Last week, Pravit Rojanaphruk wrote a story for The Nation about Thai film-maker Naulnoi Thammasathien, who talked about her upcoming documentary about life in Thailand’s southern border provinces and voiced her discontent about the Bangkok-centric media coverage:
Issues like rights of residents, normalcy and positive aspects of life in parts of the region are often overlooked, the filmmaker said. Her 40-minute documentary, titled “The Agent of Change”, screened in Bangkok on Monday.
Nualnoi said her film was different because it was made in collaboration with local Thai-Malay Muslims in the South. “People in the three southernmost provinces want others to see them in a positive light,” she explained.
She also called on the media to not just focus on people being arrested or accused of separatism, but also report if they are acquitted or they could be branded as separatist for good. The separatist strife has taken more than 5,000 lives over the past eight years and injured 10,000 others.
(…) The rest of Thai society still lacked adequate understanding of the South, while people in the region were given little say or a chance to participate in how conflicts are resolved.
“Media reports on insurgency one-sided : filmmaker“, The Nation, September 12, 2012
This is certainly not a new complaint and indeed the only news stories we hear from the South are about the nearly decade-long violent insurgency. TThailand’s media organizations (especially the newspapers) have a tendency to turn a blind eye not only to the South, but to everywhere outside Bangkok.
One excellent source of information about the Thai media landscape is “Politics and the Press in Thailand: Media Machinations“ by Prof. Duncan McCargo of the University of Leeds, who carried out in-depth research about the workings of Thai newspapers in the late 1990s. Most of his findings remain valid today. Here’s one:
Another feature of the Thai news media is its Bangkok focus. (…) The division of editorial departments into desks is revealing: typically, Thai newspapers have desks for types of news (…) In addition to these, they have a separate desk for ‘provincial’ news. Any news story which breaks outside Bangkok is first and foremost a provincial story; only in a secondary sense will it be considered a crime story, a political story, or whatever.
Thai newspapers do not, as a general rule, maintain proper news bureaux staffed by career reporters in provincial areas. (…)
Most Bangkok-based reporters are uncomfortable travelling to provincial areas (…). Beyond Bangkok is a kind of hinterland, where nothing of much significance is deemed to occur. Thus a typical political desk of a Thai newspaper might have twelve to fifteen reporters, none of whom ever venture outside Bangkok, except either to accompany a politician (such as the prime minister) on a provincial visit or to cover an election.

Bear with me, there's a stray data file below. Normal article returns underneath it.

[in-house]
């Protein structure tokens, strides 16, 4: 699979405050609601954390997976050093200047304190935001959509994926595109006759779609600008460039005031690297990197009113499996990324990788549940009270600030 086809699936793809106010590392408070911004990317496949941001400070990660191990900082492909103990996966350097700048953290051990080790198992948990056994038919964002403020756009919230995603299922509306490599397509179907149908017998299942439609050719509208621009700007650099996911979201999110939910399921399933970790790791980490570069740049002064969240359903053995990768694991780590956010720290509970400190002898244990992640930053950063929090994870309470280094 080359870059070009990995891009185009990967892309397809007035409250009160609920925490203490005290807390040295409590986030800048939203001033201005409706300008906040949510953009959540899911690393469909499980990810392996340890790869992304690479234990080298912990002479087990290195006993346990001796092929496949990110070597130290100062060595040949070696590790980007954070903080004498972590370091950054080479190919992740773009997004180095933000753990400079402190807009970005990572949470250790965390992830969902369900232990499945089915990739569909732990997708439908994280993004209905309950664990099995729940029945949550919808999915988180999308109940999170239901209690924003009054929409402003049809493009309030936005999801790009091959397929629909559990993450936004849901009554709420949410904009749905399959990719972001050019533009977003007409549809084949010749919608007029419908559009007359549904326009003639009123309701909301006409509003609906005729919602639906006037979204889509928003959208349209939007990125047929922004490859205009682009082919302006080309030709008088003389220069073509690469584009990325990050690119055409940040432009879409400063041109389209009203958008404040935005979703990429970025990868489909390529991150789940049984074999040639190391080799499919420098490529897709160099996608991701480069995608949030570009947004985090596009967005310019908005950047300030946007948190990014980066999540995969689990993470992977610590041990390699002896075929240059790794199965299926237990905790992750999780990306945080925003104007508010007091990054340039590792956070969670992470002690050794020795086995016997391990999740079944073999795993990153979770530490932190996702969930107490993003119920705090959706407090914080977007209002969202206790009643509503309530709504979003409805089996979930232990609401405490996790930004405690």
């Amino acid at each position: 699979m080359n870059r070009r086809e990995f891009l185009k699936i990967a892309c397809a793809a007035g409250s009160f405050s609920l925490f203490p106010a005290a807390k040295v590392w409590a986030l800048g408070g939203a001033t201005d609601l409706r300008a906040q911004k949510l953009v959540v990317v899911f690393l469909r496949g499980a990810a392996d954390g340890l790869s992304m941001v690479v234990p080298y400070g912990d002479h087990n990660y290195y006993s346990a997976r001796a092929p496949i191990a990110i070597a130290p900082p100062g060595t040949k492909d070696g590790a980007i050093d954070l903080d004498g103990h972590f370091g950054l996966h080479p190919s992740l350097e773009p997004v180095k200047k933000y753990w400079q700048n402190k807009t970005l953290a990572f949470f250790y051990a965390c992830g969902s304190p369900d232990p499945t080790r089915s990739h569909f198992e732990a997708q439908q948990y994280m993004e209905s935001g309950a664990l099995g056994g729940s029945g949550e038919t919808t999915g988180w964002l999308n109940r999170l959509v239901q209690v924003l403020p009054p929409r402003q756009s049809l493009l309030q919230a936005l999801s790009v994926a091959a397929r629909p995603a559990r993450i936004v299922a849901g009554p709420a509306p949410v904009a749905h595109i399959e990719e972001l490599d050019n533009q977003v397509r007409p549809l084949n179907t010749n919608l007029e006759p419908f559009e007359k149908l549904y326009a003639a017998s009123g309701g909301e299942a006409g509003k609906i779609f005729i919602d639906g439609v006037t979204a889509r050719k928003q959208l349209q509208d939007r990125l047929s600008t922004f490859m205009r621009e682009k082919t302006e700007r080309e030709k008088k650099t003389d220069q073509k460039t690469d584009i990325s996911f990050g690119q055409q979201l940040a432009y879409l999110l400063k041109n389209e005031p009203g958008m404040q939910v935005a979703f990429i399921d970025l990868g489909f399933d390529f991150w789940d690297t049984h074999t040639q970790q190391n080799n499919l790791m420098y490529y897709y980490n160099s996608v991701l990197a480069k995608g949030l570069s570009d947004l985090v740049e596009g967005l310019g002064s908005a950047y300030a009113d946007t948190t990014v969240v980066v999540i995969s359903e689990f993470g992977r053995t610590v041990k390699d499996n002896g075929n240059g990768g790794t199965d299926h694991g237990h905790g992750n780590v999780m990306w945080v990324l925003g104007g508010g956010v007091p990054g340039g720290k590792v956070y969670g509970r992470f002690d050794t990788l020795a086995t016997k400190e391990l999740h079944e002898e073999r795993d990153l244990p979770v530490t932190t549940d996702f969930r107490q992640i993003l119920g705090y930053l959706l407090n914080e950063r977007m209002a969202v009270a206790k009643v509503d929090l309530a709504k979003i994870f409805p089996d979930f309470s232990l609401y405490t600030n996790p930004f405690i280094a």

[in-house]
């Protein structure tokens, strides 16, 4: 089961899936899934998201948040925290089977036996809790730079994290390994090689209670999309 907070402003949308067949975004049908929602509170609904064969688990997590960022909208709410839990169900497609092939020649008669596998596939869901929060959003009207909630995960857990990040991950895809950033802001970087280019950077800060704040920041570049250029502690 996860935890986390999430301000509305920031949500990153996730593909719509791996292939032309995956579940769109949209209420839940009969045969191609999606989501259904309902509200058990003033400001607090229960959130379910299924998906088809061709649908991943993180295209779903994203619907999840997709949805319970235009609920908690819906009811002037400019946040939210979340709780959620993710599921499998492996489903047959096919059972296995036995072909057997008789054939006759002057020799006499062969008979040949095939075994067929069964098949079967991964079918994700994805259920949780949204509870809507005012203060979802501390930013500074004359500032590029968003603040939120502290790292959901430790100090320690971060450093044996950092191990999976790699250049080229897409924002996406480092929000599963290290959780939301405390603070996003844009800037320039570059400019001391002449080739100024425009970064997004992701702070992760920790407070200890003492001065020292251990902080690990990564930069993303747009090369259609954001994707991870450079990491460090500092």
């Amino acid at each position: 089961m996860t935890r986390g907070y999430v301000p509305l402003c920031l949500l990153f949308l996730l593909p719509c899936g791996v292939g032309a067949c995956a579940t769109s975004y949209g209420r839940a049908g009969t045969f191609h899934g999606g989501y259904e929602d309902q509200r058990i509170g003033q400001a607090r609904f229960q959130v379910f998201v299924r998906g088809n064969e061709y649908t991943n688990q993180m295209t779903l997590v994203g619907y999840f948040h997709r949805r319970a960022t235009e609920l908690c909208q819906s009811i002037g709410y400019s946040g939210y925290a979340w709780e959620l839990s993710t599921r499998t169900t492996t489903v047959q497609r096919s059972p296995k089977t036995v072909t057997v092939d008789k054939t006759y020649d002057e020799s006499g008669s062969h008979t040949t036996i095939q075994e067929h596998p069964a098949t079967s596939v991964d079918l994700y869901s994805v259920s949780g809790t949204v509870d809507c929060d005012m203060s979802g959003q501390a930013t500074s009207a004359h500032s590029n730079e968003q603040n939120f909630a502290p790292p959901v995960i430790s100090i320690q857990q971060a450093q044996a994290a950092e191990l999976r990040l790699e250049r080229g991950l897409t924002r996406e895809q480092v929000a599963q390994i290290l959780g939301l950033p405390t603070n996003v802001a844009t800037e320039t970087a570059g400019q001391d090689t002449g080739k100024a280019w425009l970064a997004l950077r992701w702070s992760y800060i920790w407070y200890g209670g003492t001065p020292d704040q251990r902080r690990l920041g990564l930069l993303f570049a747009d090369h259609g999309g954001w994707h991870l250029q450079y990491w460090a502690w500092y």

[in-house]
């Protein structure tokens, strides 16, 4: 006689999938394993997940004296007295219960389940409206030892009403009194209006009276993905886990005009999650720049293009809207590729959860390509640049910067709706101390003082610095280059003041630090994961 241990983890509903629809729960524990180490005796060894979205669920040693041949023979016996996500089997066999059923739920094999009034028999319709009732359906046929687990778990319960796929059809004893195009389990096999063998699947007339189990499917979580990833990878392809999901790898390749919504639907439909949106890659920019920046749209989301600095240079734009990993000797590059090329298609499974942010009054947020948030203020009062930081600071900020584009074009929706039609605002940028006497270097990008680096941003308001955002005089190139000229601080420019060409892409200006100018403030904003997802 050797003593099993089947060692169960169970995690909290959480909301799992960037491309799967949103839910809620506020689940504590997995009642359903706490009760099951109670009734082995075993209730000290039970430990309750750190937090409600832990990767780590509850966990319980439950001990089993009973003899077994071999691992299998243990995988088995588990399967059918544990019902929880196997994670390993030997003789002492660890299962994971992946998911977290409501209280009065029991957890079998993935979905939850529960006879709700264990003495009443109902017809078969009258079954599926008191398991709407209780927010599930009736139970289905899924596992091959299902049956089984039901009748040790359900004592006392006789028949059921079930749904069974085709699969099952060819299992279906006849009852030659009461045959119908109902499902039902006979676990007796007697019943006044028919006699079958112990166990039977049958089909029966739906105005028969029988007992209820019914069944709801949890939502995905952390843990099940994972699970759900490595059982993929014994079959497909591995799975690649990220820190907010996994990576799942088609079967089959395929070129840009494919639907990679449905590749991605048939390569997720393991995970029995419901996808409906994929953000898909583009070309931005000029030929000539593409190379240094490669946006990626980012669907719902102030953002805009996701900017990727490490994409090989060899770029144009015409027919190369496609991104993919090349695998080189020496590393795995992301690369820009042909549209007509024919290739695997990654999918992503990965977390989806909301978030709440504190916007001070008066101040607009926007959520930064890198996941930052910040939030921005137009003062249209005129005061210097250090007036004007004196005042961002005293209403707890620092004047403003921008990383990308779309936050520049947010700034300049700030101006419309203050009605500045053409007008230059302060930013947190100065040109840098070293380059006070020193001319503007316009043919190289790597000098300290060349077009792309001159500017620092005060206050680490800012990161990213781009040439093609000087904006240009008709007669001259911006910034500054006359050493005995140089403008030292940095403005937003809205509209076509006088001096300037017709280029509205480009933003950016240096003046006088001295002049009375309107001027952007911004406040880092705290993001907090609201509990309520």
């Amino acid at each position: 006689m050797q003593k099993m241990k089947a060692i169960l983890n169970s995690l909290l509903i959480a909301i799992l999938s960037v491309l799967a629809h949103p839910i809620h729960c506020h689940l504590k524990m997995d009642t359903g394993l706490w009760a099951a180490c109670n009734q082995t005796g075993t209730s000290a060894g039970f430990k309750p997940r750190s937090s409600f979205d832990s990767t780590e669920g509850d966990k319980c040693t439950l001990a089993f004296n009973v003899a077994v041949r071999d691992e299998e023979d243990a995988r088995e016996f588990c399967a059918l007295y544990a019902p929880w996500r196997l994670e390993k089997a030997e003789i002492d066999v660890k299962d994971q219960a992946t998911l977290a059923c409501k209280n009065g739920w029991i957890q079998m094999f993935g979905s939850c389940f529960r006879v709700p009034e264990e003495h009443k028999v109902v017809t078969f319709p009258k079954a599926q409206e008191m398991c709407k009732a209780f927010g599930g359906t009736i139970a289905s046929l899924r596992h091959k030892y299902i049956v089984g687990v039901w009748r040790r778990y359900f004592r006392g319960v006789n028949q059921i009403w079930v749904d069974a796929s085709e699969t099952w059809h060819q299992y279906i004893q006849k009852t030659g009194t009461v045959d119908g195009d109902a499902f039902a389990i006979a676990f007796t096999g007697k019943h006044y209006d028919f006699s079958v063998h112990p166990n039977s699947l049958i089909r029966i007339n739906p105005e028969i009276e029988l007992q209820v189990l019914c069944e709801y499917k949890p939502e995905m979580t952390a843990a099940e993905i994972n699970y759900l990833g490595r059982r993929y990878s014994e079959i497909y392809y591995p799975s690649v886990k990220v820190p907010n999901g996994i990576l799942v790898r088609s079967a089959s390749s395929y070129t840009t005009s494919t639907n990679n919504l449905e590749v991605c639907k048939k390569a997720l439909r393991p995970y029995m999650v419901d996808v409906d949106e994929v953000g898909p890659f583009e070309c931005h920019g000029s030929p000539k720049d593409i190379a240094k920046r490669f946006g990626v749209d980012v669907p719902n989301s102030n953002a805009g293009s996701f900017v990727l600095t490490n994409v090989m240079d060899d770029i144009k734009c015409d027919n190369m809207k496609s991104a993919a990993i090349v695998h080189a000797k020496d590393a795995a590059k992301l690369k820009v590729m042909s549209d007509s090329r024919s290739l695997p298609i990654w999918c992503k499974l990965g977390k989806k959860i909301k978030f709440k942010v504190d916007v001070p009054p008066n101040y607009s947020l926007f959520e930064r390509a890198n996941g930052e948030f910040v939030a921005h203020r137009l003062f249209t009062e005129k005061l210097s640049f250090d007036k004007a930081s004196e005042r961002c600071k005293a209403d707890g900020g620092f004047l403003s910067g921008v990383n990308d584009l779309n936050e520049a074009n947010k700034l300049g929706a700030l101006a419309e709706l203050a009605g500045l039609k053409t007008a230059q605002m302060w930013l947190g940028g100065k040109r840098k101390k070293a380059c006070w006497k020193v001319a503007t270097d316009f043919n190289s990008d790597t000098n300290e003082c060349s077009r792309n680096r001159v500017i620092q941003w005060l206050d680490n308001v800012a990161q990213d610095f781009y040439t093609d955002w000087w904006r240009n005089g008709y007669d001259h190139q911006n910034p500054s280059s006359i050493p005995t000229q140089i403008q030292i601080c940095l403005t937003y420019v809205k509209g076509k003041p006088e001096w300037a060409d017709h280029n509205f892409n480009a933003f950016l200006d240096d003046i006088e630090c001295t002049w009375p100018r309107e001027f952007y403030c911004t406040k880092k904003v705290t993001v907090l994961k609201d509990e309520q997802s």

From: “Politics and the Press in Thailand: Media Machinations“, by Duncan McCargo, 2000
There have been two other examples in recent years that highlight the problems of Bangkok-centricism: In the run-up to the 2010 red shirt protests, there were fundraising events in north-eastern Isaan and other activities – all reported exclusively by the foreign media. When the red shirt protests increased in attendance, persistence and duration, many Bangkokians were stunned and shocked – so were most of the local Thai media, as they had failed to monitor the activities of the red shirts in the provinces.
The other incident was during last year’s flood crisis, when large areas in and around Bangkok were inundated by Thailand’s worst natural disaster in some time. However, there were also floods elsewhere, like in the north-eastern province of Khon Kaen. But reports from other flood-hit locations were almost drowned out by the non-stop coverage of the crisis in the capital – so much so that it took a mental toll on Bangkok residents.
While residents outside the capital have several local media outlets like small-scale community papers or community radio stations, not much of that local coverage ever reaches the big media organizations in the capital. The internet does, however, provide a chance for grass-roots media in the provinces to reach a wider audience. One such example are our friends at The Isaan Record (who are coming back from a hiatus, by the way!) who have taken great strides in covering the stories and issues that matter in Thailand’s north-east.